For example, despite having what she categorized as a robust theater and arts program in Glen Ridge, Boswell said because those activities are supervised by an English teacher rather than a full-time certified theater instructor, her school received a zero score for their visual and performing arts indicator.

Where’s the exit plan?

Others who testified Tuesday said the needed fixes go beyond just easing the administrative burden.

Sharon Krengel, policy and outreach director for the Education Law Center, called for major changes in the QSAC framework, including repealing the state intervention clause entirely.

As it has done with Newark, Jersey City, Paterson and Camden, the state under QSAC can take over a district that fails to live up to the improvement plan it crafts with the DOE after repeatedly failing to hit its marks in the five areas.

Krengel, and superintendents from Newark, Paterson and Camden all pointed to the lack of an explicit “exit plan” from the state-control process as a serious hole in the system. Once districts are run by the state, it’s very difficult for them to score high enough under the QSAC to regain local control.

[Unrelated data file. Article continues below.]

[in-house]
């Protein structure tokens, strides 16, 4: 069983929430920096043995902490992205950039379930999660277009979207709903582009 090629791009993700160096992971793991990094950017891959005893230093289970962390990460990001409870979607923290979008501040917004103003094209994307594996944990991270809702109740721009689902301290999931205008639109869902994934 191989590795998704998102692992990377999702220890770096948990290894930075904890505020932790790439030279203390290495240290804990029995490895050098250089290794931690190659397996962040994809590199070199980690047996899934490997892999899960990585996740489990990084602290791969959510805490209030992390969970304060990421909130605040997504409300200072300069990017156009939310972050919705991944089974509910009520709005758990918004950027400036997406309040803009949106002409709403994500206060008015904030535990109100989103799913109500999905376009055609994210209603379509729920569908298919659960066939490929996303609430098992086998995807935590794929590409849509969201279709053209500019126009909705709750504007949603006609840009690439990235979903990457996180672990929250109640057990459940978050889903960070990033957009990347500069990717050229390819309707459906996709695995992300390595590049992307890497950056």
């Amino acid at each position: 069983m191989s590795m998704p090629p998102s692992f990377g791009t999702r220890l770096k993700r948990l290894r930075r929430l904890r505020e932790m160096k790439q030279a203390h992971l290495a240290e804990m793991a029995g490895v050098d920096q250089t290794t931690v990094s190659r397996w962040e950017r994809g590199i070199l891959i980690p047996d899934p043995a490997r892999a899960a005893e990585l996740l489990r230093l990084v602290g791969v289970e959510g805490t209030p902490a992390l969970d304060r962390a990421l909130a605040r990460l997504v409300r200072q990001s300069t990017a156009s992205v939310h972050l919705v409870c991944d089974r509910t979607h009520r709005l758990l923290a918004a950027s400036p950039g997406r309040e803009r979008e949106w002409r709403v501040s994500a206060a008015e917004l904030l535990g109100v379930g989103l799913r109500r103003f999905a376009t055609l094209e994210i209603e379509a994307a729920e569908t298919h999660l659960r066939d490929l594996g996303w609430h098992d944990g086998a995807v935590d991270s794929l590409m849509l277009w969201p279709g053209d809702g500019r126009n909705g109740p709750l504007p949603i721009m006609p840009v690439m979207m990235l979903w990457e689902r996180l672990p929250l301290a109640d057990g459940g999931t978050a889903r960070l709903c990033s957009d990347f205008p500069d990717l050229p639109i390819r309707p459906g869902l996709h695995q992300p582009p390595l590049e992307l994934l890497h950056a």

Krengel noted that the Legislature “did not intend the takeover provisions to be used as a vehicle for allowing the executive through the DOE to propose its preferred set of education reforms on districts under state operation. Rather, the takeover mechanism in the QSAC framework was intended to allow the state to intervene, identify problems, and exit as quickly as possible. So, we know that didn’t happen. Newark, Jersey City and Paterson state intervention lasted for decades.”

End ‘improper’ state intervention

“The time has come to put an end to the improper use of full state intervention,” Krengel said.

But despite its significant issues, QSAC has been a useful tool for those districts in need of serious reform, according to the acting superintendent in Camden, Katrina McCombs. She said that, for a district trying to emerge from under state control, the newly revised QSAC has provided “a more robust measure of school quality.”

“As a leader on the ground, I do believe that return to local control must be both stable and sustainable. QSAC is a critical tool for measuring our progress toward that goal,” McCombs said. “As we work to address challenges and broken systems, decades in the making, QSAC is a guide and support to help us stay on course.”